"Temperament smart" parents are those who understand their own temperament and that of their child. It is not by chance, but by temperament, that one parent believes in being more lenient and the other in being more firm. Your "parenting style" depends on your temperament, how you were raised, and your knowledge and beliefs about child raising. So which parenting style is good for your child doesn't depend on what you believe in, what your temperament is, or how you were raised. It depends simply on one thing, and that is, what temperament type does your child belong to?
Wouldn't it be wonderful if temperaments of both parents and that of
the child matched like the round peg fits in the round hole? Genetic
show that the average overlap between parent-child temperament is only about 20%. Usually, children and parents with similar temperament get on well together. A significant problem arises when the parents and the child belong to temperamental extremes. When a child is of average temperament, and is energetic and adaptive to new situations, differences in parents' temperaments are less important. An average temperament child will more easily adjust to the parents' temperament.
Take for instance, a child who is "intense and slow to adapt." Both parents also happen to be intense and slow to adapt. In this scenario, the longer the child takes to adapt to a new situation, the more the parents will become impatient and tough in demanding compliance from the child. However, the better approach with a child who is intense and slow to adapt would be to introduce a new situation gradually giving the child time to adapt to it.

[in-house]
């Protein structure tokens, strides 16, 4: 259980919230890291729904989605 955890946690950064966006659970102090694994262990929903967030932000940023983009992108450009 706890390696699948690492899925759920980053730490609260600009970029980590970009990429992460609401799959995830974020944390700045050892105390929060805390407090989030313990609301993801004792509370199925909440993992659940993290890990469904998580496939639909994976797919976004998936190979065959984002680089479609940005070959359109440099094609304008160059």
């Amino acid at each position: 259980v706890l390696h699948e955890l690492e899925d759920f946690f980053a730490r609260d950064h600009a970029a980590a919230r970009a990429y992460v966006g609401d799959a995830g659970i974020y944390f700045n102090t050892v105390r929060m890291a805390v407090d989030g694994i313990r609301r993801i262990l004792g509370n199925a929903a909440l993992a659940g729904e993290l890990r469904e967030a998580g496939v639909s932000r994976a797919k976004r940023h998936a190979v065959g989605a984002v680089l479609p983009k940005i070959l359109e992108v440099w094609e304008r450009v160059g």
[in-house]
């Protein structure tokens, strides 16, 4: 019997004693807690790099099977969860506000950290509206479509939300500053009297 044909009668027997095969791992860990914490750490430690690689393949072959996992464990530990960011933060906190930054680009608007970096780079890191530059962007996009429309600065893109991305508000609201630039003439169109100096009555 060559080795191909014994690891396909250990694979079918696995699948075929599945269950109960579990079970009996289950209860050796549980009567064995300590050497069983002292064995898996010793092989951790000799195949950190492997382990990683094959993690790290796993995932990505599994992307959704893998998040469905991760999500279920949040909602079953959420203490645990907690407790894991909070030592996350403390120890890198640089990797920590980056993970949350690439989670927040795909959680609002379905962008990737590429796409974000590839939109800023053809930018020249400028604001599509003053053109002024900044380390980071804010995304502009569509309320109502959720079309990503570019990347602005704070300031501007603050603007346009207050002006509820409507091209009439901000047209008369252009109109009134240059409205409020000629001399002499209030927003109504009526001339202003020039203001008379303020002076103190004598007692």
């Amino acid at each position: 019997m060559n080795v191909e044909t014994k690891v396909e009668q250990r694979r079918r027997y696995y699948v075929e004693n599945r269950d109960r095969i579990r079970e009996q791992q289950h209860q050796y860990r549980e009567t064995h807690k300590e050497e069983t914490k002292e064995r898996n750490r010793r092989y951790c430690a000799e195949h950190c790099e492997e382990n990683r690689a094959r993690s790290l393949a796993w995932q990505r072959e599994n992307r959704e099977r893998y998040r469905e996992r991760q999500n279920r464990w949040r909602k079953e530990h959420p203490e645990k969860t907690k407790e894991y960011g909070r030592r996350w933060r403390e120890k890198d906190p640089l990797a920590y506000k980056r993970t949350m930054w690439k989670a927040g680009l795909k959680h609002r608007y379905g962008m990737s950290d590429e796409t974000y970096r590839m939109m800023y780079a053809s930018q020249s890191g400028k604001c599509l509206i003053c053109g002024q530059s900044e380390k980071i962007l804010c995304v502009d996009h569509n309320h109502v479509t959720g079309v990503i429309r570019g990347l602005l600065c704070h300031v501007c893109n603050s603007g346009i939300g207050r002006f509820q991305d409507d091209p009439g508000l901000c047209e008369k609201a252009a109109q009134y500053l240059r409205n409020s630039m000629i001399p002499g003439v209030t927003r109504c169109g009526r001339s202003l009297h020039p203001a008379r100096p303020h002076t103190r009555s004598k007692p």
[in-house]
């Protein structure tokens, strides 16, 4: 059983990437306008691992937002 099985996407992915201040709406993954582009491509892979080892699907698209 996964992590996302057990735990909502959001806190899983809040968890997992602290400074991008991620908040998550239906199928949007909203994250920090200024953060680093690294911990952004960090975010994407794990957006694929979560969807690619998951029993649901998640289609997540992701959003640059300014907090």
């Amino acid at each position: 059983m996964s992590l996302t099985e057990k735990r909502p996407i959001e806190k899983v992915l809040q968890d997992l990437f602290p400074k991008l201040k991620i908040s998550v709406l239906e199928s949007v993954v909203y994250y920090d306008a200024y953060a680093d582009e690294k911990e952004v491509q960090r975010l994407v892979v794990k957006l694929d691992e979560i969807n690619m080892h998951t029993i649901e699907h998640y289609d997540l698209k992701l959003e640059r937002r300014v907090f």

Parents, who are aware of their child's temperament and of their own, are less likely to blame themselves or to fight with each other over how to manage a particular problem with regard to their child. Temperament smart parents also don't get as anxious when their child doesn't follow the normally expected pattern. For example, they would understand why their highly active and novelty-seeking toddler is curious about the closets and shows absolutely no stranger anxiety.
The "sensitive" temperament parents are more sympathetic to the needs
of a sensitive child who, for example, can't get to sleep because of the
noise and presence of unfamiliar guests in the house. Parents who
have highly regulated temperament and like to eat at the same time of the
day appreciate a child who also gets hungry on a regular schedule.
A more accommodative parent is likely to get up repeatedly at night to
comfort the child who frequently wakes up and cries for longer periods.
The tougher parent might prefer to have the child tough it out and get
used to it.
Here are a few examples of how children of different temperament react to food: "active and fast adapting" children eat anything and snack frequently. "Intense and slow adapting" children are finicky about changes in food or the meal times. "Sensitive and withdrawing" children reject all new foods.
As regards toilet training, active, fast adapting children train early
and easily. Intense and slow adapting children resist strongly if
pushed too fast. Sensitive and withdrawing children may show fear
of the potty and/or the bathroom.
When at play, active and fast adaptive children jump into any and all activities. Intense and slow adapting children want to be in control of the play. Sensitive and withdrawing children stay on the periphery and may join gradually and hesitantly.
When approaching danger, active and fast adapting children show little fear of danger. Intense and slow adapting children repeatedly and continuously approach the off-limit areas. Sensitive and withdrawing children avoid dangers completely and need a lot of help and assurance to try new challenges. Therefore, before you take a firm position how you should handle a particular problem, try to understand your child's temperament and that of your own.
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Dr. Vijai Sharma
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